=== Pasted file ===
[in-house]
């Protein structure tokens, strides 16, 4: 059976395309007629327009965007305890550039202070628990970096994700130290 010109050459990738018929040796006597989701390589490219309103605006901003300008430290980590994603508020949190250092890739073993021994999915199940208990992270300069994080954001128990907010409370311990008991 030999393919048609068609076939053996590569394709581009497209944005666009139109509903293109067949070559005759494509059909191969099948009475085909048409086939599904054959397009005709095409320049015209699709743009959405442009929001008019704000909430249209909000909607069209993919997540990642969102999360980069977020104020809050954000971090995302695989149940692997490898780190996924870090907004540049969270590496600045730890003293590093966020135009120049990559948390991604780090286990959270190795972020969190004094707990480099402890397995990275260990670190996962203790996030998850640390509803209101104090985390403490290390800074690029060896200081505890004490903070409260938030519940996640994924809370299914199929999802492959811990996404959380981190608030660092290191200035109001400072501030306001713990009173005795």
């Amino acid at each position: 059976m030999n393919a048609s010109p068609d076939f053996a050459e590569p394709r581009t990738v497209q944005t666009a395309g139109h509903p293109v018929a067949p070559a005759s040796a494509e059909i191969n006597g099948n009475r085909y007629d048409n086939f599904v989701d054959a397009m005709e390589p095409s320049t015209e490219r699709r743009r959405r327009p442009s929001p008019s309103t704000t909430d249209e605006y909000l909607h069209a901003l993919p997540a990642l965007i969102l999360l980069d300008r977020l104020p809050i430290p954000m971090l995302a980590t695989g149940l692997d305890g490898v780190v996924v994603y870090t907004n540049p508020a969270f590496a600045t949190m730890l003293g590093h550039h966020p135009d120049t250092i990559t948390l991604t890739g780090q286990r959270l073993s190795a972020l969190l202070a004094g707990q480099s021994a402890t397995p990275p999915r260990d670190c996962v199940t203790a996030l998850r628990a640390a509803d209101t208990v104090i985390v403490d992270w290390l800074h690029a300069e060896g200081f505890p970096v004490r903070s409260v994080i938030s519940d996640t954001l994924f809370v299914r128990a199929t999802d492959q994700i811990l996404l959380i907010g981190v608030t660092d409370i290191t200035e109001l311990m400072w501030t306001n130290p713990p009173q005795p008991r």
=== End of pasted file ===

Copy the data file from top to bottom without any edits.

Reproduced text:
[in-house]
């Protein structure tokens, strides 16, 4: 059976395309007629327009965007305890550039202070628990970096994700130290 010109050459990738018929040796006597989701390589490219309103605006901003300008430290980590994603508020949190250092890739073993021994999915199940208990992270300069994080954001128990907010409370311990008991 030999393919048609068609076939053996590569394709581009497209944005666009139109509903293109067949070559005759494509059909191969099948009475085909048409086939599904054959397009005709095409320049015209699709743009959405442009929001008019704000909430249209909000909607069209993919997540990642969102999360980069977020104020809050954000971090995302695989149940692997490898780190996924870090907004540049969270590496600045730890003293590093966020135009120049990559948390991604780090286990959270190795972020969190004094707990480099402890397995990275260990670190996962203790996030998850640390509803209101104090985390403490290390800074690029060896200081505890004490903070409260938030519940996640994924809370299914199929999802492959811990996404959380981190608030660092290191200035109001400072501030306001713990009173005795």
């Amino acid at each position: 059976m030999n393919a048609s010109p068609d076939f053996a050459e590569p394709r581009t990738v497209q944005t666009a395309g139109h509903p293109v018929a067949p070559a005759s040796a494509e059909i191969n006597g099948n009475r085909y007629d048409n086939f599904v989701d054959a397009m005709e390589p095409s320049t015209e490219r699709r743009r959405r327009p442009s929001p008019s309103t704000t909430d249209e605006y909000l909607h069209a901003l993919p997540a990642l965007i969102l999360l980069d300008r977020l104020p809050i430290p954000m971090l995302a980590t695989g149940l692997d305890g490898v780190v996924v994603y870090t907004n540049p508020a969270f590496a600045t949190m730890l003293g590093h550039h966020p135009d120049t250092i990559t948390l991604t890739g780090q286990r959270l073993s190795a972020l969190l202070a004094g707990q480099s021994a402890t397995p990275p999915r260990d670190c996962v199940t203790a996030l998850r628990a640390a509803d209101t208990v104090i985390v403490d992270w290390l800074h690029a300069e060896g200081f505890p970096v004490r903070s409260v994080i938030s519940d996640t954001l994924f809370v299914r128990a199929t999802d492959q994700i811990l996404l959380i907010g981190v608030t660092d409370i290191t200035e109001l311990m400072w501030t306001n130290p713990p009173q005795p008991r």